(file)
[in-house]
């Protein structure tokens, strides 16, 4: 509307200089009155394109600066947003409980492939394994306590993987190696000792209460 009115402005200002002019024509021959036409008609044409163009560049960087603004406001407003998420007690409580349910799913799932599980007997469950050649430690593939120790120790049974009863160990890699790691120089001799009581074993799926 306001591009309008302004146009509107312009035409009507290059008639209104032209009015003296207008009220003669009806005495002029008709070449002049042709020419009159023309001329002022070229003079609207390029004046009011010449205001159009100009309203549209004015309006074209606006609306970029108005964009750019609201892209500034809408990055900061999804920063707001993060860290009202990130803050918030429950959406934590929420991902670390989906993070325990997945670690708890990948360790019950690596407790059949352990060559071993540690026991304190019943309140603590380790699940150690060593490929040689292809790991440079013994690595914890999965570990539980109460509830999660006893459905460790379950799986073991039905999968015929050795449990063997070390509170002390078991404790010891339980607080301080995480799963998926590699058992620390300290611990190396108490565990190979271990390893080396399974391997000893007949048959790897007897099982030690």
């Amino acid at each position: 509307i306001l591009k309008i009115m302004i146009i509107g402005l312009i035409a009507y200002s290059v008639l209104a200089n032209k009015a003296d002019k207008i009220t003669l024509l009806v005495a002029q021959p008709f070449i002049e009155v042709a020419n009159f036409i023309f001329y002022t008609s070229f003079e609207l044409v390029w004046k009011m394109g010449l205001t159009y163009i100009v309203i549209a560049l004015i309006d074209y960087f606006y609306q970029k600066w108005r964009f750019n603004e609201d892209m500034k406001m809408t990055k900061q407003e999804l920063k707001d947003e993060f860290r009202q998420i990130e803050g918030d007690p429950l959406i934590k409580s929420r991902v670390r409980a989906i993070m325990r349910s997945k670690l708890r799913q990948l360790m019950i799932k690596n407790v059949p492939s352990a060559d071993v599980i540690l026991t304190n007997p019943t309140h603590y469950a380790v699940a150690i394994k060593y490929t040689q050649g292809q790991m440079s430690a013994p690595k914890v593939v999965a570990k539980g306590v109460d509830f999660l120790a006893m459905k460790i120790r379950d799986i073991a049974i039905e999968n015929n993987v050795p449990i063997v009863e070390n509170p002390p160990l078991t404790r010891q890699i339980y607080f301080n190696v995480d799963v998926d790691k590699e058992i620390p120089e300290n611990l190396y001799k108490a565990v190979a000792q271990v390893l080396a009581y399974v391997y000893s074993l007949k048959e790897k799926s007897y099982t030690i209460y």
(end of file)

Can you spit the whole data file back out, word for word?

[in-house]
């Protein structure tokens, strides 16, 4: 509307200089009155394109600066947003409980492939394994306590993987190696000792209460 009115402005200002002019024509021959036409008609044409163009560049960087603004406001407003998420007690409580349910799913799932599980007997469950050649430690593939120790120790049974009863160990890699790691120089001799009581074993799926 306001591009309008302004146009509107312009035409009507290059008639209104032209009015003296207008009220003669009806005495002029008709070449002049042709020419009159023309001329002022070229003079609207390029004046009011010449205001159009100009309203549209004015309006074209606006609306970029108005964009750019609201892209500034809408990055900061999804920063707001993060860290009202990130803050918030429950959406934590929420991902670390989906993070325990997945670690708890990948360790019950690596407790059949352990060559071993540690026991304190019943309140603590380790699940150690060593490929040689292809790991440079013994690595914890999965570990539980109460509830999660006893459905460790379950799986073991039905999968015929050795449990063997070390509170002390078991404790010891339980607080301080995480799963998926590699058992620390300290611990190396108490565990190979271990390893080396399974391997000893007949048959790897007897099982030690």
């Amino acid at each position: 509307i306001l591009k309008i009115m302004i146009i509107g402005l312009i035409a009507y200002s290059v008639l209104a200089n032209k009015a003296d002019k207008i009220t003669l024509l009806v005495a002029q021959p008709f070449i002049e009155v042709a020419n009159f036409i023309f001329y002022t008609s070229f003079e609207l044409v390029w004046k009011m394109g010449l205001t159009y163009i100009v309203i549209a560049l004015i309006d074209y960087f606006y609306q970029k600066w108005r964009f750019n603004e609201d892209m500034k406001m809408t990055k900061q407003e999804l920063k707001d947003e993060f860290r009202q998420i990130e803050g918030d007690p429950l959406i934590k409580s929420r991902v670390r409980a989906i993070m325990r349910s997945k670690l708890r799913q990948l360790m019950i799932k690596n407790v059949p492939s352990a060559d071993v599980i540690l026991t304190n007997p019943t309140h603590y469950a380790v699940a150690i394994k060593y490929t040689q050649g292809q790991m440079s430690a013994p690595k914890v593939v999965a570990k539980g306590v109460d509830f999660l120790a006893m459905k460790i120790r379950d799986i073991a049974i039905e999968n015929n993987v050795p449990i063997v009863e070390n509170p002390p160990l078991t404790r010891q890699i339980y607080f301080n190696v995480d799963v998926d790691k590699e058992i620390p120089e300290n611990l190396y001799k108490a565990v190979a000792q271990v390893l080396a009581y399974v391997y000893s074993l007949k048959e790897k799926s007897y099982t030690i209460y």